VTT develops new WORM memories for smart systems
The Finnish VTT research centre has come up with new printed resistive write-once-read-many (WORM) memories for smart system applications that are said to require low cost, allow low bit count and demand low writing voltage. In these applications, the writing of data to the memory is typically powered by a flexible voltage source such as a printed battery. VTT has demonstrated the fabrication of memory banks using high-throughput roll-to-roll methods. The memory can be provided as a standalone memory bank or integrated directly into a customer system.
The memory element is a key component in most electronic systems, and the ability to store data is crucial to many printed electronics applications. However, no commercially viable printed memory products are yet on the market. The data storage requirements of printed electronics applications range from sensor data logging to storing user input data. In many smart systems, demand for low programming voltage for the memory arises from the limited voltage supply of flexible power sources such as printed batteries. VTT claims to have developed a unique printed memory that allows low writing voltage without additional voltage-raising electronics as well as low cost per bit through the use of high-throughput printing methods for fabrication.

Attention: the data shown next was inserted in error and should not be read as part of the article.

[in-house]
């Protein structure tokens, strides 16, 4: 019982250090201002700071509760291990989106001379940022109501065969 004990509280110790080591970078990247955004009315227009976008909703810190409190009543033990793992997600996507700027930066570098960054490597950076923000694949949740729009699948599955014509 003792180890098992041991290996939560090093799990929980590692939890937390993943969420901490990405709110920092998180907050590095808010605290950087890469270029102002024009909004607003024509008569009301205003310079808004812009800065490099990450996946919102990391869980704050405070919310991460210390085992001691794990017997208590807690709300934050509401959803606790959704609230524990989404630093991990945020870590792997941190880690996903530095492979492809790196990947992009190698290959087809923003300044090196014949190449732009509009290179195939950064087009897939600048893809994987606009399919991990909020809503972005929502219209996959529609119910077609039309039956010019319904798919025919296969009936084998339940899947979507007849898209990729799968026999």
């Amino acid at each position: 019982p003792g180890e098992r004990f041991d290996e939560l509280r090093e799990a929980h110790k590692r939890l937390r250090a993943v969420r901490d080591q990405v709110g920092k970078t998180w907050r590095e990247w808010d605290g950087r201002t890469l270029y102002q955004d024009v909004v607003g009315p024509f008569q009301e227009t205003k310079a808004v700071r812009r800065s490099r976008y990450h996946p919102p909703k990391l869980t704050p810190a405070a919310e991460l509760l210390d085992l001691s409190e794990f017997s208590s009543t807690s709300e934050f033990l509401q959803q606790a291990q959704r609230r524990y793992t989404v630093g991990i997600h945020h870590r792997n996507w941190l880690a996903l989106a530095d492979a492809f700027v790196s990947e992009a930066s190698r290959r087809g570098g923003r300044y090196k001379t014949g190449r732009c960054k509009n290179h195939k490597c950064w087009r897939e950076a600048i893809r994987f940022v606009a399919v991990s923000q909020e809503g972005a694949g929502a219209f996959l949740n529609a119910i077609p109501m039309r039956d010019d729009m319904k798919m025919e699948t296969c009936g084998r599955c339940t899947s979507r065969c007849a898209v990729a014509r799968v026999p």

VTT offers co-development for the integration of the printed memory into customer applications. The capability for tailoring the memory elements in-house to customer specifications ranges all the way from lab-scale development to pilot-scale tests with R2R processing machines.